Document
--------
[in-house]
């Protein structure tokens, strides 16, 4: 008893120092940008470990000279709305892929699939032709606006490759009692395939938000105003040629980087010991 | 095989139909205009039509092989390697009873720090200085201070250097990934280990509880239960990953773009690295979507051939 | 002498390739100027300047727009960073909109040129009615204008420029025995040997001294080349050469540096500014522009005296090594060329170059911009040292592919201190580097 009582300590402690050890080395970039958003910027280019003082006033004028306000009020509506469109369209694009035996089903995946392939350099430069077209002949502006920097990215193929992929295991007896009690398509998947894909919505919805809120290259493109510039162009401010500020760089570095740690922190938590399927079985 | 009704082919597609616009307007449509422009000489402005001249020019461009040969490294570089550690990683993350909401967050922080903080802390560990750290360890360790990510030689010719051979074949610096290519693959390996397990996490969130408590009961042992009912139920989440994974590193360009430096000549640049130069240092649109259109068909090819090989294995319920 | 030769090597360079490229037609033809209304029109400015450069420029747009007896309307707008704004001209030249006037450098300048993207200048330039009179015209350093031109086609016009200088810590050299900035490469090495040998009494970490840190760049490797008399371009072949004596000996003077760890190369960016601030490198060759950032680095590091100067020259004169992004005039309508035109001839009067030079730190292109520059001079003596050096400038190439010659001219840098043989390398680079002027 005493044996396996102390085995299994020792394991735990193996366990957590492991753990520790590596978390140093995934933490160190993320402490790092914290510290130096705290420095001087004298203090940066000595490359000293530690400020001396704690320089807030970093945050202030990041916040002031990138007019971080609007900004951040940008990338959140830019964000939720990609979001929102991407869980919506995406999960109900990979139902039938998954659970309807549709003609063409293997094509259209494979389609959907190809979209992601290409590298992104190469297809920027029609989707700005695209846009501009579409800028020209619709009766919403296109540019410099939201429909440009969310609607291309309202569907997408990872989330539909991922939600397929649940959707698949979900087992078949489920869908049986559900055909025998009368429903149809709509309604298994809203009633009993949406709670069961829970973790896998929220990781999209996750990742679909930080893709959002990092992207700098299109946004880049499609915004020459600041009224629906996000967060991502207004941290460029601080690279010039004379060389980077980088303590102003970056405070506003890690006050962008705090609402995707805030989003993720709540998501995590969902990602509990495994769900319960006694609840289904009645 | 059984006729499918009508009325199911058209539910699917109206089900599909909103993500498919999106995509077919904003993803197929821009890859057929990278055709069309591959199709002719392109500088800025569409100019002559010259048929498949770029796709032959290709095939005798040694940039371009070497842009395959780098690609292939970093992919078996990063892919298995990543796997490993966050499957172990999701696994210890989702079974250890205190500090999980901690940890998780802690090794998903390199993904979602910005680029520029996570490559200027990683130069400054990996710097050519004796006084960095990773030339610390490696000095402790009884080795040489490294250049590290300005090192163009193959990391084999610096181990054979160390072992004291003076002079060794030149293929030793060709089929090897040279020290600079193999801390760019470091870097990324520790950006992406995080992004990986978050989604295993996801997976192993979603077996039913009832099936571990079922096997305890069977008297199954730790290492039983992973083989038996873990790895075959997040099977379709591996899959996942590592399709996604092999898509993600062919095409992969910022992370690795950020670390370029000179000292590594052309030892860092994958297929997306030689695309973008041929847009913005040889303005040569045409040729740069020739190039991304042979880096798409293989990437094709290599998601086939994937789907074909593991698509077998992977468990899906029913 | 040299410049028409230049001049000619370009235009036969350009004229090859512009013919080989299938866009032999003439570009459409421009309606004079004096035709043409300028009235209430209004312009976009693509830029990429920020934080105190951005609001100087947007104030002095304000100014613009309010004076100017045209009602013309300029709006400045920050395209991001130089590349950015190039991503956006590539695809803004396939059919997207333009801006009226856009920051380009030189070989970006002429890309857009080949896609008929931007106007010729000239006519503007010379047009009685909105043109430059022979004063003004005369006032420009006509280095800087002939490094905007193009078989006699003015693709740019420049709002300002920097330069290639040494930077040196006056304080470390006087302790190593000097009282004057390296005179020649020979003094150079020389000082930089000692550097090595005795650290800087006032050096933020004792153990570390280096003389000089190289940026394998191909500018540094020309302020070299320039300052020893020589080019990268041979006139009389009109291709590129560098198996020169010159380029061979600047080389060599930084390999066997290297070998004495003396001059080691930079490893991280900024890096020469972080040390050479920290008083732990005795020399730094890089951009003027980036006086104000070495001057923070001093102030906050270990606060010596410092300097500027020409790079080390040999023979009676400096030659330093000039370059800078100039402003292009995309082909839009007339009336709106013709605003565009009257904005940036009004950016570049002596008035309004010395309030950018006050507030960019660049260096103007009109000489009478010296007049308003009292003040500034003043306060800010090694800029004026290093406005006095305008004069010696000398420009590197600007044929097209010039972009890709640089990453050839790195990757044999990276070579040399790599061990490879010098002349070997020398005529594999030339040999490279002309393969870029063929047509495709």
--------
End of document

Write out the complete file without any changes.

[in-house]
């Protein structure tokens, strides 16, 4: 008893120092940008470990000279709305892929699939032709606006490759009692395939938000105003040629980087010991 | 095989139909205009039509092989390697009873720090200085201070250097990934280990509880239960990953773009690295979507051939 | 002498390739100027300047727009960073909109040129009615204008420029025995040997001294080349050469540096500014522009005296090594060329170059911009040292592919201190580097 009582300590402690050890080395970039958003910027280019003082006033004028306000009020509506469109369209694009035996089903995946392939350099430069077209002949502006920097990215193929992929295991007896009690398509998947894909919505919805809120290259493109510039162009401010500020760089570095740690922190938590399927079985 | 009704082919597609616009307007449509422009000489402005001249020019461009040969490294570089550690990683993350909401967050922080903080802390560990750290360890360790990510030689010719051979074949610096290519693959390996397990996490969130408590009961042992009912139920989440994974590193360009430096000549640049130069240092649109259109068909090819090989294995319920 | 030769090597360079490229037609033809209304029109400015450069420029747009007896309307707008704004001209030249006037450098300048993207200048330039009179015209350093031109086609016009200088810590050299900035490469090495040998009494970490840190760049490797008399371009072949004596000996003077760890190369960016601030490198060759950032680095590091100067020259004169992004005039309508035109001839009067030079730190292109520059001079003596050096400038190439010659001219840098043989390398680079002027 005493044996396996102390085995299994020792394991735990193996366990957590492991753990520790590596978390140093995934933490160190993320402490790092914290510290130096705290420095001087004298203090940066000595490359000293530690400020001396704690320089807030970093945050202030990041916040002031990138007019971080609007900004951040940008990338959140830019964000939720990609979001929102991407869980919506995406999960109900990979139902039938998954659970309807549709003609063409293997094509259209494979389609959907190809979209992601290409590298992104190469297809920027029609989707700005695209846009501009579409800028020209619709009766919403296109540019410099939201429909440009969310609607291309309202569907997408990872989330539909991922939600397929649940959707698949979900087992078949489920869908049986559900055909025998009368429903149809709509309604298994809203009633009993949406709670069961829970973790896998929220990781999209996750990742679909930080893709959002990092992207700098299109946004880049499609915004020459600041009224629906996000967060991502207004941290460029601080690279010039004379060389980077980088303590102003970056405070506003890690006050962008705090609402995707805030989003993720709540998501995590969902990602509990495994769900319960006694609840289904009645 | 059984006729499918009508009325199911058209539910699917109206089900599909909103993500498919999106995509077919904003993803197929821009890859057929990278055709069309591959199709002719392109500088800025569409100019002559010259048929498949770029796709032959290709095939005798040694940039371009070497842009395959780098690609292939970093992919078996990063892919298995990543796997490993966050499957172990999701696994210890989702079974250890205190500090999980901690940890998780802690090794998903390199993904979602910005680029520029996570490559200027990683130069400054990996710097050519004796006084960095990773030339610390490696000095402790009884080795040489490294250049590290300005090192163009193959990391084999610096181990054979160390072992004291003076002079060794030149293929030793060709089929090897040279020290600079193999801390760019470091870097990324520790950006992406995080992004990986978050989604295993996801997976192993979603077996039913009832099936571990079922096997305890069977008297199954730790290492039983992973083989038996873990790895075959997040099977379709591996899959996942590592399709996604092999898509993600062919095409992969910022992370690795950020670390370029000179000292590594052309030892860092994958297929997306030689695309973008041929847009913005040889303005040569045409040729740069020739190039991304042979880096798409293989990437094709290599998601086939994937789907074909593991698509077998992977468990899906029913 | 040299410049028409230049001049000619370009235009036969350009004229090859512009013919080989299938866009032999003439570009459409421009309606004079004096035709043409300028009235209430209004312009976009693509830029990429920020934080105190951005609001100087947007104030002095304000100014613009309010004076100017045209009602013309300029709006400045920050395209991001130089590349950015190039991503956006590539695809803004396939059919997207333009801006009226856009920051380009030189070989970006002429890309857009080949896609008929931007106007010729000239006519503007010379047009009685909105043109430059022979004063003004005369006032420009006509280095800087002939490094905007193009078989006699003015693709740019420049709002300002920097330069290639040494930077040196006056304080470390006087302790190593000097009282004057390296005179020649020979003094150079020389000082930089000692550097090595005795650290800087006032050096933020004792153990570390280096003389000089190289940026394998191909500018540094020309302020070299320039300052020893020589080019990268041979006139009389009109291709590129560098198996020169010159380029061979600047080389060599930084390999066997290297070998004495003396001059080691930079490893991280900024890096020469972080040390050479920290008083732990005795020399730094890089951009003027980036006086104000070495001057923070001093102030906050270990606060010596410092300097500027020409790079080390040999023979009676400096030659330093000039370059800078100039402003292009995309082909839009007339009336709106013709605003565009009257904005940036009004950016570049002596008035309004010395309030950018006050507030960019660049260096103007009109000489009478010296007049308003009292003040500034003043306060800010090694800029004026290093406005006095305008004069010696000398420009590197600007044929097209010039972009890709640089990453050839790195990757044999990276070579040399790599061990490879010098002349070997020398005529594999030339040999490279002309393969870029063929047509495709």